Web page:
Bruce Museum to show art and artifacts from the Soviet era
GREENWICH — A museum known for its combination of art and science, the Bruce is combining the two for its upcoming exhibition, “Hot Art in the Cold War: The Intersection of Art and Science in the Soviet Era.”
About 40 works by 17 artists from the former Soviet republics of Estonia, Latvia, Ukraine and Russia will be on display. The collection is set to open on Jan. 27 — with artifacts including a control panel used for space exploration training and artworks including a depiction of protective suits like those used at Chernobyl.
“The Bruce Museum prides itself in being a museum of both art and science and in finding the interconnections between the two,” said Daniel Ksepka, curator of science and co-curator of the exhibition. “‘Hot Art in a Cold War’ is a perfect example of this unique focus.
“Visitors will see how the triumphs of the space program and anxieties about nuclear arms were captured by period artists,” he said. “Likewise, many of the scientific objects are works of art in their own right. The elegance of Sputnik, for example, is as striking and undeniable as its impact on the space race.”
The majority of artworks on loan are from the Norton and Nancy Dodge Collection of Nonconformist Art from the Soviet Union, which is housed at the Zimmerli Art Museum in New Jersey. The late Norton Dodge — who lived from 1927 to 2011 — was an American economist who began collecting Soviet unofficial art during the Cold War and made several trips to the Soviet Union starting in 1955.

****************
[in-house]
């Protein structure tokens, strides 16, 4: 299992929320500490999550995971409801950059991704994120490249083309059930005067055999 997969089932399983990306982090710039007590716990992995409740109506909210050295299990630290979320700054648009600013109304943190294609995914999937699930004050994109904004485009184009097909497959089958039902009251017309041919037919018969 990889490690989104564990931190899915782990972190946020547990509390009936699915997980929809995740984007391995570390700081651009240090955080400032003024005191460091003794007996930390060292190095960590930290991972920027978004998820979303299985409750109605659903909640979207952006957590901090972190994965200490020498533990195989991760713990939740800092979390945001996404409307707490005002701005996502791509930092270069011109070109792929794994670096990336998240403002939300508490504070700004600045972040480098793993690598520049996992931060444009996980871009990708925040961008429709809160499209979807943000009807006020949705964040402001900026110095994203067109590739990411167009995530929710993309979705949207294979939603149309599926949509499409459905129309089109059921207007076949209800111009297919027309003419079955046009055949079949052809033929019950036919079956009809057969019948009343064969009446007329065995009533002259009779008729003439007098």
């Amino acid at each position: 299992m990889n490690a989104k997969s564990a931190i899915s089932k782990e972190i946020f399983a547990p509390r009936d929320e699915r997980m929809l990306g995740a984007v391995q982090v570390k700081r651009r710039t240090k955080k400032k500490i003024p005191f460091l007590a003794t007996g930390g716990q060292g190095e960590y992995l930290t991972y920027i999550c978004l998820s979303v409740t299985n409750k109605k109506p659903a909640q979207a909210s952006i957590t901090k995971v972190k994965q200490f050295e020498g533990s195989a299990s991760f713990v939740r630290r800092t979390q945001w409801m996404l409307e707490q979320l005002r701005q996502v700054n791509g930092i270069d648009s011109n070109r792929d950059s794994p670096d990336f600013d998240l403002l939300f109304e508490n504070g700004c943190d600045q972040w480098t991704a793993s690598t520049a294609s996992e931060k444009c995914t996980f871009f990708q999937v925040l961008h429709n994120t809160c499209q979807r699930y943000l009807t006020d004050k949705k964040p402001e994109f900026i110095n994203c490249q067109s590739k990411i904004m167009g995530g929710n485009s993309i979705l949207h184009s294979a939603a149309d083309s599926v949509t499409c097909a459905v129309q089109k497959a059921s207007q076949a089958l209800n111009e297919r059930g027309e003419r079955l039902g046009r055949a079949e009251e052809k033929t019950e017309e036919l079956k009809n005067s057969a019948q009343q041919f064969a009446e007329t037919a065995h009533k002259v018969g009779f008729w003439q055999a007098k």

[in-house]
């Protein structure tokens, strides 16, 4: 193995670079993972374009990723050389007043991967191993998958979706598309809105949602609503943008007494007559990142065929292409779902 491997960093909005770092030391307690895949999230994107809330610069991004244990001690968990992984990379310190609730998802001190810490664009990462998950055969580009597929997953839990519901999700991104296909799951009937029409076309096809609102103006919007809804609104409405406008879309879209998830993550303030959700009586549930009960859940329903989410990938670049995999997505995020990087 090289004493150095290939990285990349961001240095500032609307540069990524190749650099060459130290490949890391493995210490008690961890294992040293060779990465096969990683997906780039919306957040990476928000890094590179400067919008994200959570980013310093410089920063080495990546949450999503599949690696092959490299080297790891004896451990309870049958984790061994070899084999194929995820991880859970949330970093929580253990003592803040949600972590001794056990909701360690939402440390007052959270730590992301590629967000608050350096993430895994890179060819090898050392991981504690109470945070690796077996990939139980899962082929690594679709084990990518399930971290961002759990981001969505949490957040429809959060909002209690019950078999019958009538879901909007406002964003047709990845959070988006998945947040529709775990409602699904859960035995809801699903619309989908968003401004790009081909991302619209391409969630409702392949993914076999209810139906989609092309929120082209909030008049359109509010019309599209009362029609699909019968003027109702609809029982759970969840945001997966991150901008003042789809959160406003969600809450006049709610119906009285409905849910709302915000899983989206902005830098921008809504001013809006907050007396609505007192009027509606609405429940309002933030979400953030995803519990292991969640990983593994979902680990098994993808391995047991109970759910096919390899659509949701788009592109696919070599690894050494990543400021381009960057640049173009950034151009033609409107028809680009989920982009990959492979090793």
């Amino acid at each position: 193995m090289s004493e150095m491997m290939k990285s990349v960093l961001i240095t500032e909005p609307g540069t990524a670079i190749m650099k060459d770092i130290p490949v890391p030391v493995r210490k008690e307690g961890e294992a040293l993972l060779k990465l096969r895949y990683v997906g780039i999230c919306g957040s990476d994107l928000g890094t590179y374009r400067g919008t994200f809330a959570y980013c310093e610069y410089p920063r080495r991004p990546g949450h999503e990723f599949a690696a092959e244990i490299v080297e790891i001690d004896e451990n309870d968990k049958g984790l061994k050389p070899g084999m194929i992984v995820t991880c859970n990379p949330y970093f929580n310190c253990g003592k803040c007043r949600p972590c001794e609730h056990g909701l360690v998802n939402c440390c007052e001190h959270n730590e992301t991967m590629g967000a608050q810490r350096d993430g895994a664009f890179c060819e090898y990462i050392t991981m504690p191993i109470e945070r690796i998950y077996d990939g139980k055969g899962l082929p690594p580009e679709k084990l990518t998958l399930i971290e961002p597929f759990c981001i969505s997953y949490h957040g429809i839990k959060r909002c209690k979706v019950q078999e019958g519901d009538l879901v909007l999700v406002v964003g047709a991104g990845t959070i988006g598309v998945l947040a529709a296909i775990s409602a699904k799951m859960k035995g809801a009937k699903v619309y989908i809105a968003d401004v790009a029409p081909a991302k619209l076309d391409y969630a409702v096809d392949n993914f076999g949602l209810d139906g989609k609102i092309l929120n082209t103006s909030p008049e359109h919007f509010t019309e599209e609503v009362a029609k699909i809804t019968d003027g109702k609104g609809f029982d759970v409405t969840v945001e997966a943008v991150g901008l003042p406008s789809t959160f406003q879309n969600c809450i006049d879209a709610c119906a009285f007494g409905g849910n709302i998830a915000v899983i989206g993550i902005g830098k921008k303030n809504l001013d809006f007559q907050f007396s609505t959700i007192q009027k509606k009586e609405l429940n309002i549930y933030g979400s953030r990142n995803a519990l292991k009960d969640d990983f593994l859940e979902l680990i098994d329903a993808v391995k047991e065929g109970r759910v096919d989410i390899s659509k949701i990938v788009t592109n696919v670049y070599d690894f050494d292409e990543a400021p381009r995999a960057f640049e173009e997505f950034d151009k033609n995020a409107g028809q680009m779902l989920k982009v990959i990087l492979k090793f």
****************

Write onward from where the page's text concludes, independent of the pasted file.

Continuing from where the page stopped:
According to the Bruce Museum, he amassed one of the largest collections of this kind of art in the world.
Certain artworks in the exhibition focus on the fierce competition between American capitalism and Soviet communism, curators said. Other pieces reveal the extent to which Soviet nonconformist artists were also inspired by the advancements in science.
“This exhibition is very timely,” said exhibition co-curator Ksenia Nouril, “as we see history repeating itself in the connection between the ‘official’ behaviors of the Cold War and today’s ongoing wars and political conflicts — not to mention the ever-increasing role that technology plays in our everyday lives.”
Events tied to the exhibit will include a space rocket building session from 1 p.m. to 3 p.m. on Feb. 11, as part of the Fred Elser First Sunday Science Series, and a talk titled “Sweet Ideology of Soviet Space Dogs during Cold War” by Olesya Turkina, senior research fellow at the State Russian Museum, from 6:30 p.m. to 8 p.m. on March 13.
Admission is $10 for adults, $8 for seniors and students with identification, and free for members and children less than five years old. Individual admission is free on Tuesday and free on-site parking is always available.
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